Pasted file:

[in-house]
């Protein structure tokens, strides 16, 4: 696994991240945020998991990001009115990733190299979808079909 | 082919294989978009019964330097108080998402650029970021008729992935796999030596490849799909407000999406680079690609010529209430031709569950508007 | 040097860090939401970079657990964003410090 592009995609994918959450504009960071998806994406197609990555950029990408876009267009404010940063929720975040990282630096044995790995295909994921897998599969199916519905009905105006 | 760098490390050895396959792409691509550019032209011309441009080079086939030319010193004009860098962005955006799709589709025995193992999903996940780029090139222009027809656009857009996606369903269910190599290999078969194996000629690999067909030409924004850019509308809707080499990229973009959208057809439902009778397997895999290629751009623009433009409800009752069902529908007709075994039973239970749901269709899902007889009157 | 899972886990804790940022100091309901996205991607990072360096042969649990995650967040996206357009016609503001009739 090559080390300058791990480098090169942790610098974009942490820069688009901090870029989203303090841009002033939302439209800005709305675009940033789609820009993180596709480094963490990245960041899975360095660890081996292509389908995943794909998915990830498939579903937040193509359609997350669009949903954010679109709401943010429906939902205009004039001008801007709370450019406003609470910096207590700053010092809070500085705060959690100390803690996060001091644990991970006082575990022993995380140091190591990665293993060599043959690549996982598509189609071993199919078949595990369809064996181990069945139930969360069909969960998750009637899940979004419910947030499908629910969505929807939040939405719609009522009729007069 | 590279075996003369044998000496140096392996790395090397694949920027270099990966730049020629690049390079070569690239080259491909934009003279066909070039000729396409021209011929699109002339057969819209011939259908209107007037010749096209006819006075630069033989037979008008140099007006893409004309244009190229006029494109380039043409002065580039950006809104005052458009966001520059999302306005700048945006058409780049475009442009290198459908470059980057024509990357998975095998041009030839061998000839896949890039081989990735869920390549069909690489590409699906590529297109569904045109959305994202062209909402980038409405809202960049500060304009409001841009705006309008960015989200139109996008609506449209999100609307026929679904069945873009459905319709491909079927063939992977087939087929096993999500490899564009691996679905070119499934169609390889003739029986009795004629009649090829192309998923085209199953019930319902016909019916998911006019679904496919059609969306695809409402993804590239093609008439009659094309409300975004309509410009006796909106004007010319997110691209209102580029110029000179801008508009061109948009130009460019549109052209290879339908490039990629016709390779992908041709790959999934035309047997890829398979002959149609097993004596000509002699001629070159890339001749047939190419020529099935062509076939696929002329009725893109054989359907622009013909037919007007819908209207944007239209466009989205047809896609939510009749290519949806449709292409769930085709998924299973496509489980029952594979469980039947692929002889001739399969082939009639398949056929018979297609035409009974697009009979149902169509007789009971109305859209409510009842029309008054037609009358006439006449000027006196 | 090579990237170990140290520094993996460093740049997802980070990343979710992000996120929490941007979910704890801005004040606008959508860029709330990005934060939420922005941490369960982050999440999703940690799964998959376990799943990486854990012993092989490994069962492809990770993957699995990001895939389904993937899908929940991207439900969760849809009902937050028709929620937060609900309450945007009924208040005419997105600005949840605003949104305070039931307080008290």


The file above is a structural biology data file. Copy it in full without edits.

[in-house]
């Protein structure tokens, strides 16, 4: 696994991240945020998991990001009115990733190299979808079909 | 082919294989978009019964330097108080998402650029970021008729992935796999030596490849799909407000999406680079690609010529209430031709569950508007 | 040097860090939401970079657990964003410090 592009995609994918959450504009960071998806994406197609990555950029990408876009267009404010940063929720975040990282630096044995790995295909994921897998599969199916519905009905105006 | 760098490390050895396959792409691509550019032209011309441009080079086939030319010193004009860098962005955006799709589709025995193992999903996940780029090139222009027809656009857009996606369903269910190599290999078969194996000629690999067909030409924004850019509308809707080499990229973009959208057809439902009778397997895999290629751009623009433009409800009752069902529908007709075994039973239970749901269709899902007889009157 | 899972886990804790940022100091309901996205991607990072360096042969649990995650967040996206357009016609503001009739 090559080390300058791990480098090169942790610098974009942490820069688009901090870029989203303090841009002033939302439209800005709305675009940033789609820009993180596709480094963490990245960041899975360095660890081996292509389908995943794909998915990830498939579903937040193509359609997350669009949903954010679109709401943010429906939902205009004039001008801007709370450019406003609470910096207590700053010092809070500085705060959690100390803690996060001091644990991970006082575990022993995380140091190591990665293993060599043959690549996982598509189609071993199919078949595990369809064996181990069945139930969360069909969960998750009637899940979004419910947030499908629910969505929807939040939405719609009522009729007069 | 590279075996003369044998000496140096392996790395090397694949920027270099990966730049020629690049390079070569690239080259491909934009003279066909070039000729396409021209011929699109002339057969819209011939259908209107007037010749096209006819006075630069033989037979008008140099007006893409004309244009190229006029494109380039043409002065580039950006809104005052458009966001520059999302306005700048945006058409780049475009442009290198459908470059980057024509990357998975095998041009030839061998000839896949890039081989990735869920390549069909690489590409699906590529297109569904045109959305994202062209909402980038409405809202960049500060304009409001841009705006309008960015989200139109996008609506449209999100609307026929679904069945873009459905319709491909079927063939992977087939087929096993999500490899564009691996679905070119499934169609390889003739029986009795004629009649090829192309998923085209199953019930319902016909019916998911006019679904496919059609969306695809409402993804590239093609008439009659094309409300975004309509410009006796909106004007010319997110691209209102580029110029000179801008508009061109948009130009460019549109052209290879339908490039990629016709390779992908041709790959999934035309047997890829398979002959149609097993004596000509002699001629070159890339001749047939190419020529099935062509076939696929002329009725893109054989359907622009013909037919007007819908209207944007239209466009989205047809896609939510009749290519949806449709292409769930085709998924299973496509489980029952594979469980039947692929002889001739399969082939009639398949056929018979297609035409009974697009009979149902169509007789009971109305859209409510009842029309008054037609009358006439006449000027006196 | 090579990237170990140290520094993996460093740049997802980070990343979710992000996120929490941007979910704890801005004040606008959508860029709330990005934060939420922005941490369960982050999440999703940690799964998959376990799943990486854990012993092989490994069962492809990770993957699995990001895939389904993937899908929940991207439900969760849809009902937050028709929620937060609900309450945007009924208040005419997105600005949840605003949104305070039931307080008290």